• Yash Rungta on August 15, 2009, 7:23 GMT

    I like Xolile's spin combination of Murali and Kumble in Asia and only Warne outside. It was difficult to leave either Kumble and Warne but atleast one had to miss out. And carrying more than one spinner overseas can be a burden, no matter how great they maybe.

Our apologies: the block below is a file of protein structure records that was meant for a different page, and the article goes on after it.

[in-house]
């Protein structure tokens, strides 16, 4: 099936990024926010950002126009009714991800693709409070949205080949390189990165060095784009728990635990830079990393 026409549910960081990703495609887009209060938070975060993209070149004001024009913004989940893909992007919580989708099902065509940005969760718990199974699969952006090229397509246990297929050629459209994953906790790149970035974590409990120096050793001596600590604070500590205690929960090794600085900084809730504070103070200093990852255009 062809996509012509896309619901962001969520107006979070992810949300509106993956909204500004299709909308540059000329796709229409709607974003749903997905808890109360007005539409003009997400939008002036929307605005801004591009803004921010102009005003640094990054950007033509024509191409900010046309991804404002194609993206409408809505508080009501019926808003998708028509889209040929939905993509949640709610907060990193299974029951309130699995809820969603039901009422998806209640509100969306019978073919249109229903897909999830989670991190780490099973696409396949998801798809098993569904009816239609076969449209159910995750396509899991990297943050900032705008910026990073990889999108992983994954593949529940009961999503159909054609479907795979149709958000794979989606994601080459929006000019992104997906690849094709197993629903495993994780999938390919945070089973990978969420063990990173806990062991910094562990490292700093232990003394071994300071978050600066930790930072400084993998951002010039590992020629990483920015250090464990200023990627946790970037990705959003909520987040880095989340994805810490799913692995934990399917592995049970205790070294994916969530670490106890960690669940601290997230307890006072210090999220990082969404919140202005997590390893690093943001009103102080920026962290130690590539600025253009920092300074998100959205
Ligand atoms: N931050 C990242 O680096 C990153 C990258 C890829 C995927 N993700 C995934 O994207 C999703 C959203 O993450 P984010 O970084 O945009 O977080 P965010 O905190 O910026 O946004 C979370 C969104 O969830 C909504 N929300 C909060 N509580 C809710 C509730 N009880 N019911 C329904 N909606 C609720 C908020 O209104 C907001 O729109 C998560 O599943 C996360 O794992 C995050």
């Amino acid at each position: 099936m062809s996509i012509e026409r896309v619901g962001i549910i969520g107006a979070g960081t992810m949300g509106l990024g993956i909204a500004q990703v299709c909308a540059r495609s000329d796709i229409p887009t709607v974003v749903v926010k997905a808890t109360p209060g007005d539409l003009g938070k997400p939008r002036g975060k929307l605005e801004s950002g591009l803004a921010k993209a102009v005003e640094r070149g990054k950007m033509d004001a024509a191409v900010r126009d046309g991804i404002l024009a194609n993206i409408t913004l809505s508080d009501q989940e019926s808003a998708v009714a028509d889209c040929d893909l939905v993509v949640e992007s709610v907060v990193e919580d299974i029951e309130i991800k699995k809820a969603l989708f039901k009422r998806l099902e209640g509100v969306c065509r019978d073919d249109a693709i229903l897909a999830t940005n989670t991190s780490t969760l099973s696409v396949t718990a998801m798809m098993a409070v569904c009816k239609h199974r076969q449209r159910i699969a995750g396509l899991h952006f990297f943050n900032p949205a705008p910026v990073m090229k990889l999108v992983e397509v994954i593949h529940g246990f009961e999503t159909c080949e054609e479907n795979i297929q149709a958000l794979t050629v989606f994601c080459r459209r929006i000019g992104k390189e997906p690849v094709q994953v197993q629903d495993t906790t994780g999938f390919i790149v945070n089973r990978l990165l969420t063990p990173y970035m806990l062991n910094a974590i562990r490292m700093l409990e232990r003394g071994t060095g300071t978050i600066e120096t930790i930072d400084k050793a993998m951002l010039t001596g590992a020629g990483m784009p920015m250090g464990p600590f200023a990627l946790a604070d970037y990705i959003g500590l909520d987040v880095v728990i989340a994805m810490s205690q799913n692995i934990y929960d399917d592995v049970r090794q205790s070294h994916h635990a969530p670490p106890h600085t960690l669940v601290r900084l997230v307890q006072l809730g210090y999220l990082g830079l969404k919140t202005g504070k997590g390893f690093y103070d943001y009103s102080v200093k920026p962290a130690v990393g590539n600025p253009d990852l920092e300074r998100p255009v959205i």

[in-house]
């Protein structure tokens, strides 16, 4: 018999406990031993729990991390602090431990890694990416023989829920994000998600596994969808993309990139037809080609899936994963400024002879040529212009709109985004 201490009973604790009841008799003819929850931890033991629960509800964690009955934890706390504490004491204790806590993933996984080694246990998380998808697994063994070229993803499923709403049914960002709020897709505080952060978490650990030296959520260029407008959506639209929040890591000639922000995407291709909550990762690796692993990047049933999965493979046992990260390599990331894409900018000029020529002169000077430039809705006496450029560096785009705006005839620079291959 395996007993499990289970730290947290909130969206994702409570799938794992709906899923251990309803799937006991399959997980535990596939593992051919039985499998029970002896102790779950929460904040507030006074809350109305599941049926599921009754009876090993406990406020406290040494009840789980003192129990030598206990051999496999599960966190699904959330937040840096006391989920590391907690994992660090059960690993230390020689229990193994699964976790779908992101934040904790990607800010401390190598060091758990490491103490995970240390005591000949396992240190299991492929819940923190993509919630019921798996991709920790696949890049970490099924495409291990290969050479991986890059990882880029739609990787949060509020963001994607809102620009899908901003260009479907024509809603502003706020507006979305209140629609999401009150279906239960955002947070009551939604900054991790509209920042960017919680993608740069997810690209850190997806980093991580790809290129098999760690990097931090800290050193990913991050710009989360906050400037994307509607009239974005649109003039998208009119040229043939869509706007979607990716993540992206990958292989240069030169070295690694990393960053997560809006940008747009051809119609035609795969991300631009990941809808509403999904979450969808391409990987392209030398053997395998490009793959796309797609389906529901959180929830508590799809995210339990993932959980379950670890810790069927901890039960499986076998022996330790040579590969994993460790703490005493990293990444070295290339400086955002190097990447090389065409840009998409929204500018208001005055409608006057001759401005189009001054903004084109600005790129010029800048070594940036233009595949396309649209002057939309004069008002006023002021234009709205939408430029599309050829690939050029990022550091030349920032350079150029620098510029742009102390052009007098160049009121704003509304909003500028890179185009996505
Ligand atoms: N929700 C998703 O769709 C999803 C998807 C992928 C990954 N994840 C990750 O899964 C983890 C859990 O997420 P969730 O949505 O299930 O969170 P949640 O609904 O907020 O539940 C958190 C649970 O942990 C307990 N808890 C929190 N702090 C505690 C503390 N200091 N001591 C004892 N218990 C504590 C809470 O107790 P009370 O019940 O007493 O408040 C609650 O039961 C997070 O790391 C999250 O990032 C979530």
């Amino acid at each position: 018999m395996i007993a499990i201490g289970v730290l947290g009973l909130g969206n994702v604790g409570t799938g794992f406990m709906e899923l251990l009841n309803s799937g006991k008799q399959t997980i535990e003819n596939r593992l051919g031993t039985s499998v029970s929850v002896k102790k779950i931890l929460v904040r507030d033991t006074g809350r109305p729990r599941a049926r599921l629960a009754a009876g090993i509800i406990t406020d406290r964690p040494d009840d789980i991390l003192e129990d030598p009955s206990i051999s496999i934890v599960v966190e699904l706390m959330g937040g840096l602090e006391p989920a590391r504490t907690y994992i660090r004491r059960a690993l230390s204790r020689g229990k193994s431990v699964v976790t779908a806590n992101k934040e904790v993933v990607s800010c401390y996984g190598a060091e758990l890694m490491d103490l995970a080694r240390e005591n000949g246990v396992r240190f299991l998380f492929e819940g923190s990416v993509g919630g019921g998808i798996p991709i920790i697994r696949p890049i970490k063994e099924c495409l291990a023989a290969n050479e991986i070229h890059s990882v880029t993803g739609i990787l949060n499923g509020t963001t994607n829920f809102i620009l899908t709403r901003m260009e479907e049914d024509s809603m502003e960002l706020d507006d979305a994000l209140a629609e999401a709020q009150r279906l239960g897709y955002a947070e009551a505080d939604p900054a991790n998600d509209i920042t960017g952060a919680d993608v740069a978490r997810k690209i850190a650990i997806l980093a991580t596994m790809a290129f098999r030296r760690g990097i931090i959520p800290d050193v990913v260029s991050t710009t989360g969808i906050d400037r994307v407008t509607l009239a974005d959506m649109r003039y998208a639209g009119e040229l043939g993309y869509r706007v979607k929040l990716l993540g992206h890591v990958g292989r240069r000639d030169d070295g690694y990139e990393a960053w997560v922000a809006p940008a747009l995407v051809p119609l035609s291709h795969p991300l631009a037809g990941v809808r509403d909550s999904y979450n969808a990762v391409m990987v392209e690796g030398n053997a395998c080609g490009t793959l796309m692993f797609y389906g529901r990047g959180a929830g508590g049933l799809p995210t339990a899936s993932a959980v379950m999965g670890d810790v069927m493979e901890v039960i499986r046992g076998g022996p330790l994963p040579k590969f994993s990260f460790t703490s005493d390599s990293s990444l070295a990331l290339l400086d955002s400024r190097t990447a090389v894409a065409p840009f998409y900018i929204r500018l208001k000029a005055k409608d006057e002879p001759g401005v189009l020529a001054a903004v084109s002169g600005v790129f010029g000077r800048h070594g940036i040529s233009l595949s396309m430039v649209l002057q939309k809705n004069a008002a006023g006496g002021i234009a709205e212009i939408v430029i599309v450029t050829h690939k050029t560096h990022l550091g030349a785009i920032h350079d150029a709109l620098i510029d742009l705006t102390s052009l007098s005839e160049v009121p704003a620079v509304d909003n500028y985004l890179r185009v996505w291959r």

I juts want everyone to consider Ambrose strongly. Somehow he is under-rated despite his stats being the best for bowlers since 1990. An average of 20.99 is menacing!!!! He could also handle the bat, atleast better than Donald and McGrath, so a very strong contender for an Test XI. [[ The list of top-10 bowlers in this table is a collection from amongst the greatest of all time and not one of these bowlers does not deserve to be in this elite group. In the first analysis couple of bowlers were probably sitting in the top-10 with questionable credentials. Not here, though. So I think Ambrose is in great company to be in the top-10 and is not under-rated at least so far this table is concerned. However selection a of a personal best is a personal expression and you have every right to put in Ambrose as your leading bowler. I also think the batting credentials should not come in at all. If the top-6 is what I had mentioned in an earlier mail, why do you need the nos.9/10/11 to bat. Their job is to bowl. I support you whole-heartedly if you say that Ambrose should be selected, but it should be only on his bowling credentials, which are outstanding, but not because he can bat better. It is one thing trying to fill up the no.7 position with, say Imran Khan, a true all-rounder but keep the batting out of the 9-10-11 positions. Ananth: ]]